• Written by Fiona Fidler, Associate Professor, School of Historical and Philosophical Studies, University of Melbourne

Randomised controlled trials are the gold standard in medical research. Researchers divide participants into two groups using the equivalent of flipping a coin, with one group getting a new treatment and a control group getting either the standard treatment or a placebo. It’s the best way to prove that a new treatment works.

But the benefits of randomised trials aren’t limited to medical applications. Big businesses – like Amazon, Google, Facebook and even media organisations – are increasingly using randomised trials to test designs and processes that increase their engagement with users and customers. Every time you Google something you’re probably participating in a randomised trial.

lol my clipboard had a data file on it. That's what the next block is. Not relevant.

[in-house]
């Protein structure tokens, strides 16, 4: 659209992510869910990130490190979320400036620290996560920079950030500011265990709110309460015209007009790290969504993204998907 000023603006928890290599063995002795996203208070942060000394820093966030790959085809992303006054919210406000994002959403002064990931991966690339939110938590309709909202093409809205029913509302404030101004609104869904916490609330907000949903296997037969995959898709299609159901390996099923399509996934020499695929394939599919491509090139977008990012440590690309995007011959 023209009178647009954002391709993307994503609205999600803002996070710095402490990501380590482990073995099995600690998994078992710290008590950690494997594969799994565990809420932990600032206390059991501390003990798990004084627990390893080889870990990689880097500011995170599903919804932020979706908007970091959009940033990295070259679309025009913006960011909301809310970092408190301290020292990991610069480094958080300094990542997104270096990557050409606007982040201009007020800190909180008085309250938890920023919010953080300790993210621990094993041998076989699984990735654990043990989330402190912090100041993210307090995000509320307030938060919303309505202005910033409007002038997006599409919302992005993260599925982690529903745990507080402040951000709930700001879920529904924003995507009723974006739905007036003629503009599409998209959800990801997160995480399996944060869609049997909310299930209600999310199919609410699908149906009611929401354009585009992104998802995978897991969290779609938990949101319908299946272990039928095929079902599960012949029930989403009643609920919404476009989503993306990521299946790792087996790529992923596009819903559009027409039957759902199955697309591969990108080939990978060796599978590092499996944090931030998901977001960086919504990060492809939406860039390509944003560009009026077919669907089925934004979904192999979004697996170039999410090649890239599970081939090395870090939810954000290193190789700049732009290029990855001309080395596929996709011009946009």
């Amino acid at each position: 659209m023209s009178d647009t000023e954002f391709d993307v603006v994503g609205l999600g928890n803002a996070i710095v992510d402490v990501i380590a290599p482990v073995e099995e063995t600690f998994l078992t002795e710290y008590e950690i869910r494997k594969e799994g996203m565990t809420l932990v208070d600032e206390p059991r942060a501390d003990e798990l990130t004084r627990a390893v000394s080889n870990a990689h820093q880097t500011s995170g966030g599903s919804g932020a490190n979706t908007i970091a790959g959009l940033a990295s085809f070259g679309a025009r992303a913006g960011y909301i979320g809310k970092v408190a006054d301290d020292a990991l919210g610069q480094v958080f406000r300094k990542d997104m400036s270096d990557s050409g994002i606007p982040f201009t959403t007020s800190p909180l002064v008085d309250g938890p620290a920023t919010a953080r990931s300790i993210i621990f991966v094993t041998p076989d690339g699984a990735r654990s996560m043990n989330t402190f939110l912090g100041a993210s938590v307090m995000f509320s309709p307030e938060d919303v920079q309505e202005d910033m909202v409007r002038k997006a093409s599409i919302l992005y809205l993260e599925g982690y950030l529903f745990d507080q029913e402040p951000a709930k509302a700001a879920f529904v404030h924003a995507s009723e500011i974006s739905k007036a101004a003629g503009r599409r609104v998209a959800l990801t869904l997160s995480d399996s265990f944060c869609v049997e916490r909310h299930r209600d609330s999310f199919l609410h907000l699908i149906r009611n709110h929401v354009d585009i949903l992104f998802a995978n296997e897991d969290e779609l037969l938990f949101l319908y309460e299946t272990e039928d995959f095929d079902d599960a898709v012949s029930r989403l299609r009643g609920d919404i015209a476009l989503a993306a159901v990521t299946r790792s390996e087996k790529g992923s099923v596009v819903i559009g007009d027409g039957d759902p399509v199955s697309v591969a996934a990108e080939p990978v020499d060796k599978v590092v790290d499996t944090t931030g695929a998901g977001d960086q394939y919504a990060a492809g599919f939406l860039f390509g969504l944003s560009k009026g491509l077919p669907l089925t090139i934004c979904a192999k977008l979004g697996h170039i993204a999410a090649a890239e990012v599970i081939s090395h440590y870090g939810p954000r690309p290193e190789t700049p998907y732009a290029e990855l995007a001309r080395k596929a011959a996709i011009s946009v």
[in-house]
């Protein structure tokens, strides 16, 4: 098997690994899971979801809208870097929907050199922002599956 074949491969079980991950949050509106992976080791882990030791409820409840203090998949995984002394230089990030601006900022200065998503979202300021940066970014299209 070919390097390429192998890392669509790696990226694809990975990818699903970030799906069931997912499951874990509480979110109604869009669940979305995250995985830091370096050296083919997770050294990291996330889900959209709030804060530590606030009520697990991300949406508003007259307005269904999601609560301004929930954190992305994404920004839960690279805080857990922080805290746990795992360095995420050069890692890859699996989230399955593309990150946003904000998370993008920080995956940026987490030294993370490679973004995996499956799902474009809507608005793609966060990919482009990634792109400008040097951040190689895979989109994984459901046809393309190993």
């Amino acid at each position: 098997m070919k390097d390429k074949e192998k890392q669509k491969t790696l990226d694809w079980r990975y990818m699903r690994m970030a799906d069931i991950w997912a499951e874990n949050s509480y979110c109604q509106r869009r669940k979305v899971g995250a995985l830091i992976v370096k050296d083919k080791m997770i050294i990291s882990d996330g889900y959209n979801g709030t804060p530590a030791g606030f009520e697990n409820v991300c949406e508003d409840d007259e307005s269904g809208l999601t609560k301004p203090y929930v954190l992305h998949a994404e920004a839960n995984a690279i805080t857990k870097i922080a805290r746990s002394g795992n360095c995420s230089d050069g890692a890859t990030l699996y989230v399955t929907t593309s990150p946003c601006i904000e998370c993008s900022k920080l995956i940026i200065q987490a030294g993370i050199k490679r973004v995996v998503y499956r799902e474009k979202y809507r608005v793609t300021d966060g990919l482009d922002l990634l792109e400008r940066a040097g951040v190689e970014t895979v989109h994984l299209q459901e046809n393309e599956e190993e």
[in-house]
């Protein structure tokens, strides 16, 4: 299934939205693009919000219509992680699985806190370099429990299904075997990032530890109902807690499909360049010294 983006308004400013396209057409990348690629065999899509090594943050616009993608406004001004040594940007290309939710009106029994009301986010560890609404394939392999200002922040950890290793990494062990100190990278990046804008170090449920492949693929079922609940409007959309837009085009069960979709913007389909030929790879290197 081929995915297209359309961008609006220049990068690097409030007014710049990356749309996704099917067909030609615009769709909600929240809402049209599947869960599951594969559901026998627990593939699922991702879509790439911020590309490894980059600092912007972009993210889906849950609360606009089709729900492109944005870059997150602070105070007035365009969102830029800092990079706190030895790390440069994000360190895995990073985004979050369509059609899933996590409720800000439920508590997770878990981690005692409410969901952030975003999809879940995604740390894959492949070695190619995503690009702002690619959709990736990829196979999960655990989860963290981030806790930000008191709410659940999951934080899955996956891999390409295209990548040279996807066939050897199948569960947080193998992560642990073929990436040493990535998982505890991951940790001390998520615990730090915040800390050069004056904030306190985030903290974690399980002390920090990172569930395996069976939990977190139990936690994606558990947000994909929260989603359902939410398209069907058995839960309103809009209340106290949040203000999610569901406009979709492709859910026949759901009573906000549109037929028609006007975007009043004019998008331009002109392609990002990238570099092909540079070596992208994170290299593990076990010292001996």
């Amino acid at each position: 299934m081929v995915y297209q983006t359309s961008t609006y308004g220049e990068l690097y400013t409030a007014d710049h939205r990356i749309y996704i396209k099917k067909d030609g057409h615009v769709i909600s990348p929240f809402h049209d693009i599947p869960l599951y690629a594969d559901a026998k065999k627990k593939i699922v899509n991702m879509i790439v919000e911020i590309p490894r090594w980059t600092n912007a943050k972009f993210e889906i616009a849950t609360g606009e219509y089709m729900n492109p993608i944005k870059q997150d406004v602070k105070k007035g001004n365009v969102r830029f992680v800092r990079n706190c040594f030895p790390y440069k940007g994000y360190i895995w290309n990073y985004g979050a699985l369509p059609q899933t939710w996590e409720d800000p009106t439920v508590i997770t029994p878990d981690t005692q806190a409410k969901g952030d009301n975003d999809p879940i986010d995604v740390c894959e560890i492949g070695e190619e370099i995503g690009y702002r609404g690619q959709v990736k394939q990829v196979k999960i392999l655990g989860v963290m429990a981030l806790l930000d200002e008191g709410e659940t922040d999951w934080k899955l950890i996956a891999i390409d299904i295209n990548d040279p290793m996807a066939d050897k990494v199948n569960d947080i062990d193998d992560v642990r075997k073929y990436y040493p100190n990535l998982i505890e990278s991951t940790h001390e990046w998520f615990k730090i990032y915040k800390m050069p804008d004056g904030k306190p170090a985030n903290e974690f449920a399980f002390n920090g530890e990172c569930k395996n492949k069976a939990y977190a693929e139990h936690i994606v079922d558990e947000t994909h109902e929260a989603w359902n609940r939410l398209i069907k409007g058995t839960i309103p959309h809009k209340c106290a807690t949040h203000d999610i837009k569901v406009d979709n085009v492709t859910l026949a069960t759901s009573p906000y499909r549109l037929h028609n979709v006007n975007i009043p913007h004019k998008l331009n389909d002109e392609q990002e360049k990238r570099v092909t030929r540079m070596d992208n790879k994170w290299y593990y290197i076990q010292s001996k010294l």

And that world of randomisation is the subject of Andrew Leigh’s new book, Randomistas: How radical researchers changed our world. Leigh is the current federal member for Fenner, and Labor’s shadow assistant treasurer. But prior to his political life he was a professor of economics at Australian National University.

He spoke with the University of Melbourne’s Fiona Fidler about how we should be using randomised trials more to drive decisions and policy in public life and why we might be missing out on better results in social policy because we’re afraid to test our assertions.

Andrew Leigh’s Randomistas: How radical researchers changed our world is out now from Black Inc books. His podcast on living a health, happy and ethical life, The Good Life, is available on Apple Podcasts or wherever you stream your podcasts.

Subscribe to The Conversation’s Speaking With podcasts on Apple Podcasts, or follow on Tunein Radio.


Fiona Fidler receives funding from the Australian Research Council and IARPA.

Authors: Fiona Fidler, Associate Professor, School of Historical and Philosophical Studies, University of Melbourne

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